A new study has found out women who go through premature menopause are at greater risk of chronic health conditions later in life. These chronic health issues include diabetes and heart disease also. Normally women experience menopause after the age of 50. However, when menopause strikes at the age of 40, women become more prone to a higher risk of health issues. The study has been put together by the scientists from the University of Queensland. Authors of the study have advised that women with premature menopause should be screened for severe health issues. This study has been published in the Journal of Human Reproduction.
Researchers have followed more than 5000 women in the age group of 45 to 50 years from 1996 to 2016. Experts have enquired whether these women have or have been treated for diseases like high blood pressure, diabetes, arthritis, depression, anxiety, breast cancer, heart disease, and stroke in the past three years. The findings of the study have shown that some 71 percent of women, who have gone through early menopause, have been diagnosed with multiple chronic conditions compared to the 55 percent of women who got menopause at the age of 50. Keeping all the other factors aside for the chronic disease, experts have observed that early menopause increases the risk of severe diseases by three-fold. The condition in women with two or more chronic diseases is called multimorbidity. Multimorbidity is quite common in middle-aged and early elderly women.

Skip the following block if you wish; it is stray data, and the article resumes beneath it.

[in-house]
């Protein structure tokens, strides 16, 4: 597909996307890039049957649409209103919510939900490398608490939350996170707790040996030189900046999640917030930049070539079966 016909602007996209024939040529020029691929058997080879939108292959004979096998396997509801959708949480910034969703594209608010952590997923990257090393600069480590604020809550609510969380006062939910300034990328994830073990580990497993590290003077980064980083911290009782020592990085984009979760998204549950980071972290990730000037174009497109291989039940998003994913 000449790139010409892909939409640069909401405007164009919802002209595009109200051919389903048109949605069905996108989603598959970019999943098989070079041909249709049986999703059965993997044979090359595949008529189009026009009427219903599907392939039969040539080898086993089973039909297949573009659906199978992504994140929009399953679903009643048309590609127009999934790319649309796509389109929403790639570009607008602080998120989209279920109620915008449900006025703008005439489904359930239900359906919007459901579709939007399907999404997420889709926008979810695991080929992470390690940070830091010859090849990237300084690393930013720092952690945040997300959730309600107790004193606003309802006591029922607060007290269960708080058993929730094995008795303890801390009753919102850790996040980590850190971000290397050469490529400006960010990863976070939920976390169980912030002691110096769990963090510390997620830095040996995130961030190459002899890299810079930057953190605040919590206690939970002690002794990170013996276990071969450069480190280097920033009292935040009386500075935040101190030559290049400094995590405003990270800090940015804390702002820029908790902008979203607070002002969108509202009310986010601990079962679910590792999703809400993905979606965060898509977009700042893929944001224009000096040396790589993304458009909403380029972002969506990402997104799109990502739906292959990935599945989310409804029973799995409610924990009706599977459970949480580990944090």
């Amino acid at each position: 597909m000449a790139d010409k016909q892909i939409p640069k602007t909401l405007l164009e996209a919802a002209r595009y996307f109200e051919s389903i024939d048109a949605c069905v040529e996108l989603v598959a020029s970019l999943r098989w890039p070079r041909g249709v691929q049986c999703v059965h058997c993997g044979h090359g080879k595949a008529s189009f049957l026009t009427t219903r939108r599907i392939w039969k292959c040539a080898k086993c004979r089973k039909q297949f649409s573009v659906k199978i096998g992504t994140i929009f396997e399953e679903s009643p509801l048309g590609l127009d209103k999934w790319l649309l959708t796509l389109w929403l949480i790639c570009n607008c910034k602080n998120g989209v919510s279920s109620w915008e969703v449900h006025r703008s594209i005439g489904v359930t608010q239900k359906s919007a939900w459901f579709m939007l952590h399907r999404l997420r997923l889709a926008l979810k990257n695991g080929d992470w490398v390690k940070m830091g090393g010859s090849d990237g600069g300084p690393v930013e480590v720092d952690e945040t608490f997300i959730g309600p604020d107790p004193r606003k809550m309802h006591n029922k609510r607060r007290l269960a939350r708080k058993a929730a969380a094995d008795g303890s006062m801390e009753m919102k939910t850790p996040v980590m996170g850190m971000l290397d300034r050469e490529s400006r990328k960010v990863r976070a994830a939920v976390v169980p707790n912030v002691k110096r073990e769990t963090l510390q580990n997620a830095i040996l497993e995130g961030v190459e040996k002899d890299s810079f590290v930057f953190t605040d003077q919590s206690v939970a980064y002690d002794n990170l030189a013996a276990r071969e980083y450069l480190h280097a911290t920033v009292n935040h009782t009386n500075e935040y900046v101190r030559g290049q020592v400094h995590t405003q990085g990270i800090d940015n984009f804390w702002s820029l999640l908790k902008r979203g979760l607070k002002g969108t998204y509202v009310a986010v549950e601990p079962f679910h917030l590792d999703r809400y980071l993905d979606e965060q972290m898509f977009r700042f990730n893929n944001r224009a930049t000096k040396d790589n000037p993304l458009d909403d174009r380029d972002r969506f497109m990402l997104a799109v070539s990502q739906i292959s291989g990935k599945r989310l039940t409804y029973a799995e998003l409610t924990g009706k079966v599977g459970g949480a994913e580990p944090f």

As per the scientists, in the span of 20 years, 2.3 percent of women have experienced early menopause and 55 percent of women have been diagnosed with multimorbidity. Researchers have said that genetic differences trigger premature menopause, which is linked to severe health issues. Reduced oestrogen production as well speeds up the aging, which leads to severe ailments. Doctors should provide a comprehensive screening to the women who are at risk. They have said multimorbidity should be taken as a clinical and public health priority.